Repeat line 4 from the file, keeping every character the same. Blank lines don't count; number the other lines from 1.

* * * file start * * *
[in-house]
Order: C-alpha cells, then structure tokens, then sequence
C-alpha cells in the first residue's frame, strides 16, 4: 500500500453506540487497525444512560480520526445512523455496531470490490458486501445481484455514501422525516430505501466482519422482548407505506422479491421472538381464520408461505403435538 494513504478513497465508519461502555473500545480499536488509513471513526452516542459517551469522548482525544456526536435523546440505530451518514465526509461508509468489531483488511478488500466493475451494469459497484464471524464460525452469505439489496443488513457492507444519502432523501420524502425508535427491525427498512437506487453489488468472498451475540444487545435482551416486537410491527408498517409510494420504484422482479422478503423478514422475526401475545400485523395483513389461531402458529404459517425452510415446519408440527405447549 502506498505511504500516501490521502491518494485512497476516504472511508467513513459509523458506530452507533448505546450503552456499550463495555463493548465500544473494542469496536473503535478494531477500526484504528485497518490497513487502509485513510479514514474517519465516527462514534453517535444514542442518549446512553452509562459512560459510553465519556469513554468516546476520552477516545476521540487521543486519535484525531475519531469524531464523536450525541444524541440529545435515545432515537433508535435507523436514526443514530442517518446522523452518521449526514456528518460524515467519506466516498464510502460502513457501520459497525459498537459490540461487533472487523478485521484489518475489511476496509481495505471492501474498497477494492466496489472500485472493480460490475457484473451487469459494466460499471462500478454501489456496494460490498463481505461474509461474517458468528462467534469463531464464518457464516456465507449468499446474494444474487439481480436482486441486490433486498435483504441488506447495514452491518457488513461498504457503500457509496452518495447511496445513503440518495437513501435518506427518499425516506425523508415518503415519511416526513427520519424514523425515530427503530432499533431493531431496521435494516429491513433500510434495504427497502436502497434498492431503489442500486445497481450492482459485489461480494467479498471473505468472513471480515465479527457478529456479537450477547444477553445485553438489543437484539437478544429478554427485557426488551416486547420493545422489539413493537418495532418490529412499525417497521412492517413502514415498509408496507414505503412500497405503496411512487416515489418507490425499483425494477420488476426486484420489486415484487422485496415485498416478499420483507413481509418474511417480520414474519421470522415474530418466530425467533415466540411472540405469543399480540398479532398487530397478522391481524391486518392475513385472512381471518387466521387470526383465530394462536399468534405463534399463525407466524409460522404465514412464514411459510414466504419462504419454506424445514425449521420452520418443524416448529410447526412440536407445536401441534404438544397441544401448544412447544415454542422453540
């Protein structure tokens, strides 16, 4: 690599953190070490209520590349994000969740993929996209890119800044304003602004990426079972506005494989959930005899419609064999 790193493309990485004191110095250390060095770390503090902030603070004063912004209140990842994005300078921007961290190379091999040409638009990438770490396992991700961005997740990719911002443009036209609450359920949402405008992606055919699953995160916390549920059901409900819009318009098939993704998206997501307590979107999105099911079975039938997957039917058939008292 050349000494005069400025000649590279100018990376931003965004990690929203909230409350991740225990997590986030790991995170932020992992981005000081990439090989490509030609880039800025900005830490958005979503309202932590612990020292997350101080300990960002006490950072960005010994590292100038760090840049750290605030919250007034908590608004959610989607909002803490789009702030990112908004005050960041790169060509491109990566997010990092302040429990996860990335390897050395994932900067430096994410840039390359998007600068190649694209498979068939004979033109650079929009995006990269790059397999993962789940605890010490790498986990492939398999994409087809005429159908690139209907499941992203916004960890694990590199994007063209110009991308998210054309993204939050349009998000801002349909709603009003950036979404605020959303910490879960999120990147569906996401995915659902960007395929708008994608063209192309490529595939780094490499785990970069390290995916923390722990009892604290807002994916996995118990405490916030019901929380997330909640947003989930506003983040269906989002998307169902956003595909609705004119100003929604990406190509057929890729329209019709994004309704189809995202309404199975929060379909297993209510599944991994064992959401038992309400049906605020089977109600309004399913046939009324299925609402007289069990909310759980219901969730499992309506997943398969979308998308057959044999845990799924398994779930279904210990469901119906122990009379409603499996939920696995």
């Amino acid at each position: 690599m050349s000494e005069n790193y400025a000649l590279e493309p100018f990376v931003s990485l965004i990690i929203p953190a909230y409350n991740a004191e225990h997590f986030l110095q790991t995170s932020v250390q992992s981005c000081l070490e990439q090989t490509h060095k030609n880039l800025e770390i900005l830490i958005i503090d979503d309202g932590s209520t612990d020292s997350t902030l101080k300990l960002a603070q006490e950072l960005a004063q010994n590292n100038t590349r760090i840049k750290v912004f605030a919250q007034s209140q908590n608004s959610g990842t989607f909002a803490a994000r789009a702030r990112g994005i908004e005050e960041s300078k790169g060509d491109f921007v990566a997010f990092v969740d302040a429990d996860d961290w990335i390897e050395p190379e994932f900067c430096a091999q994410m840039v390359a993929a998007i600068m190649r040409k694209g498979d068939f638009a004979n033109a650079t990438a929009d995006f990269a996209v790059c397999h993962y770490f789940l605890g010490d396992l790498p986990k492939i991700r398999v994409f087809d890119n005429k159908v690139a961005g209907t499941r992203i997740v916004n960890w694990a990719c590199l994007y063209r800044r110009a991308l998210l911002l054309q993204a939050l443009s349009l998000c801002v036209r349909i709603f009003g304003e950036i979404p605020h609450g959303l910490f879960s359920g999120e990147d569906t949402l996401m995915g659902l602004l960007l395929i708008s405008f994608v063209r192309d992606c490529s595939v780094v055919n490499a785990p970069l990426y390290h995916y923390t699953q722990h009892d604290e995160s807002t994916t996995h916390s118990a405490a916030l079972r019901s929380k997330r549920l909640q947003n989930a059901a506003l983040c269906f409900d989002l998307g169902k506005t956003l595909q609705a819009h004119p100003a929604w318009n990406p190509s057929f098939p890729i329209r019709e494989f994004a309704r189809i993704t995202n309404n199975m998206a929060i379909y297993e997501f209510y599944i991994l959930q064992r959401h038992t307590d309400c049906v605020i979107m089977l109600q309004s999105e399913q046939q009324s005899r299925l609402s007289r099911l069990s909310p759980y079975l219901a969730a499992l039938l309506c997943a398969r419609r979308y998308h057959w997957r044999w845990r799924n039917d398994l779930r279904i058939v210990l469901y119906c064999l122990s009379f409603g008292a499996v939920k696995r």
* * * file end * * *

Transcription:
């Protein structure tokens, strides 16, 4: 690599953190070490209520590349994000969740993929996209890119800044304003602004990426079972506005494989959930005899419609064999 790193493309990485004191110095250390060095770390503090902030603070004063912004209140990842994005300078921007961290190379091999040409638009990438770490396992991700961005997740990719911002443009036209609450359920949402405008992606055919699953995160916390549920059901409900819009318009098939993704998206997501307590979107999105099911079975039938997957039917058939008292 050349000494005069400025000649590279100018990376931003965004990690929203909230409350991740225990997590986030790991995170932020992992981005000081990439090989490509030609880039800025900005830490958005979503309202932590612990020292997350101080300990960002006490950072960005010994590292100038760090840049750290605030919250007034908590608004959610989607909002803490789009702030990112908004005050960041790169060509491109990566997010990092302040429990996860990335390897050395994932900067430096994410840039390359998007600068190649694209498979068939004979033109650079929009995006990269790059397999993962789940605890010490790498986990492939398999994409087809005429159908690139209907499941992203916004960890694990590199994007063209110009991308998210054309993204939050349009998000801002349909709603009003950036979404605020959303910490879960999120990147569906996401995915659902960007395929708008994608063209192309490529595939780094490499785990970069390290995916923390722990009892604290807002994916996995118990405490916030019901929380997330909640947003989930506003983040269906989002998307169902956003595909609705004119100003929604990406190509057929890729329209019709994004309704189809995202309404199975929060379909297993209510599944991994064992959401038992309400049906605020089977109600309004399913046939009324299925609402007289069990909310759980219901969730499992309506997943398969979308998308057959044999845990799924398994779930279904210990469901119906122990009379409603499996939920696995």